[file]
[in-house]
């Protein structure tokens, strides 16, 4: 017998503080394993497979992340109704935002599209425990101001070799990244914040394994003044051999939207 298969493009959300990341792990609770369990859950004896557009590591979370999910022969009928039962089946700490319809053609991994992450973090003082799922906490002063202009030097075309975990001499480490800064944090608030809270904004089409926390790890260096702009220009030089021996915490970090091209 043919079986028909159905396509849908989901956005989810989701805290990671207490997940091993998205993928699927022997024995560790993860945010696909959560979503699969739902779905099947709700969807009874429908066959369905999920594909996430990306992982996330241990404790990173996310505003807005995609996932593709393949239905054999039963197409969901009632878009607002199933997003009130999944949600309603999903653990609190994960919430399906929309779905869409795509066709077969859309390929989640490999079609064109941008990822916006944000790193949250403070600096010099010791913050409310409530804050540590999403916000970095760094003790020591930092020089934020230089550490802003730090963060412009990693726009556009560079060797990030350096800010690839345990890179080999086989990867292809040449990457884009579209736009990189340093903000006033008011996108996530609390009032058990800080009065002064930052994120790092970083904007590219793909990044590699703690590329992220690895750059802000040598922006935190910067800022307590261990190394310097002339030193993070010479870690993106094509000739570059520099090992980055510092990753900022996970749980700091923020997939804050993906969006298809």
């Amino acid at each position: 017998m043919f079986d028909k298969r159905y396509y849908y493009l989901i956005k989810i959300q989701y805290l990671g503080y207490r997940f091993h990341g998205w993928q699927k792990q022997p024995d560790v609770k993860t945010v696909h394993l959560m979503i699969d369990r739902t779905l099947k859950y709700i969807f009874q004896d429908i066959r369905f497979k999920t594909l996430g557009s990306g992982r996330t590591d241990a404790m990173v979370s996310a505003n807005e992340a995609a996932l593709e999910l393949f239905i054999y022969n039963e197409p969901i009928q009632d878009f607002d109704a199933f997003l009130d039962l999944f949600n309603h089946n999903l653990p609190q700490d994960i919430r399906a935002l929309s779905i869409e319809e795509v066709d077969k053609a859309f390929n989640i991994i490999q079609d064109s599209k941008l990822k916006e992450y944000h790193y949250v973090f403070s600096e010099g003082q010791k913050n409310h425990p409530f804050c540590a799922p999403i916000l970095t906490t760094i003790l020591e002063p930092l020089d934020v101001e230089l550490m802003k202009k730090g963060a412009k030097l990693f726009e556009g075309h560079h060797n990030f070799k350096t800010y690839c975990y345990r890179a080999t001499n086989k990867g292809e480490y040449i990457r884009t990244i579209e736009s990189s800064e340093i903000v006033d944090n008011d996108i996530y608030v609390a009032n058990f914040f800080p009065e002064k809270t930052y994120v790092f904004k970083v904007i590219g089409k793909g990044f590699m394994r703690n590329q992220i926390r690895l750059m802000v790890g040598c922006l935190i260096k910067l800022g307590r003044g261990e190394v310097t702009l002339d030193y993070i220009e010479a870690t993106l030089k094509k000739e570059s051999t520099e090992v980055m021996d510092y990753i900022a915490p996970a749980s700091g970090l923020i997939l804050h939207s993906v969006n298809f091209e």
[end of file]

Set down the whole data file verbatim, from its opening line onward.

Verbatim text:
[in-house]
């Protein structure tokens, strides 16, 4: 017998503080394993497979992340109704935002599209425990101001070799990244914040394994003044051999939207 298969493009959300990341792990609770369990859950004896557009590591979370999910022969009928039962089946700490319809053609991994992450973090003082799922906490002063202009030097075309975990001499480490800064944090608030809270904004089409926390790890260096702009220009030089021996915490970090091209 043919079986028909159905396509849908989901956005989810989701805290990671207490997940091993998205993928699927022997024995560790993860945010696909959560979503699969739902779905099947709700969807009874429908066959369905999920594909996430990306992982996330241990404790990173996310505003807005995609996932593709393949239905054999039963197409969901009632878009607002199933997003009130999944949600309603999903653990609190994960919430399906929309779905869409795509066709077969859309390929989640490999079609064109941008990822916006944000790193949250403070600096010099010791913050409310409530804050540590999403916000970095760094003790020591930092020089934020230089550490802003730090963060412009990693726009556009560079060797990030350096800010690839345990890179080999086989990867292809040449990457884009579209736009990189340093903000006033008011996108996530609390009032058990800080009065002064930052994120790092970083904007590219793909990044590699703690590329992220690895750059802000040598922006935190910067800022307590261990190394310097002339030193993070010479870690993106094509000739570059520099090992980055510092990753900022996970749980700091923020997939804050993906969006298809």
């Amino acid at each position: 017998m043919f079986d028909k298969r159905y396509y849908y493009l989901i956005k989810i959300q989701y805290l990671g503080y207490r997940f091993h990341g998205w993928q699927k792990q022997p024995d560790v609770k993860t945010v696909h394993l959560m979503i699969d369990r739902t779905l099947k859950y709700i969807f009874q004896d429908i066959r369905f497979k999920t594909l996430g557009s990306g992982r996330t590591d241990a404790m990173v979370s996310a505003n807005e992340a995609a996932l593709e999910l393949f239905i054999y022969n039963e197409p969901i009928q009632d878009f607002d109704a199933f997003l009130d039962l999944f949600n309603h089946n999903l653990p609190q700490d994960i919430r399906a935002l929309s779905i869409e319809e795509v066709d077969k053609a859309f390929n989640i991994i490999q079609d064109s599209k941008l990822k916006e992450y944000h790193y949250v973090f403070s600096e010099g003082q010791k913050n409310h425990p409530f804050c540590a799922p999403i916000l970095t906490t760094i003790l020591e002063p930092l020089d934020v101001e230089l550490m802003k202009k730090g963060a412009k030097l990693f726009e556009g075309h560079h060797n990030f070799k350096t800010y690839c975990y345990r890179a080999t001499n086989k990867g292809e480490y040449i990457r884009t990244i579209e736009s990189s800064e340093i903000v006033d944090n008011d996108i996530y608030v609390a009032n058990f914040f800080p009065e002064k809270t930052y994120v790092f904004k970083v904007i590219g089409k793909g990044f590699m394994r703690n590329q992220i926390r690895l750059m802000v790890g040598c922006l935190i260096k910067l800022g307590r003044g261990e190394v310097t702009l002339d030193y993070i220009e010479a870690t993106l030089k094509k000739e570059s051999t520099e090992v980055m021996d510092y990753i900022a915490p996970a749980s700091g970090l923020i997939l804050h939207s993906v969006n298809f091209e």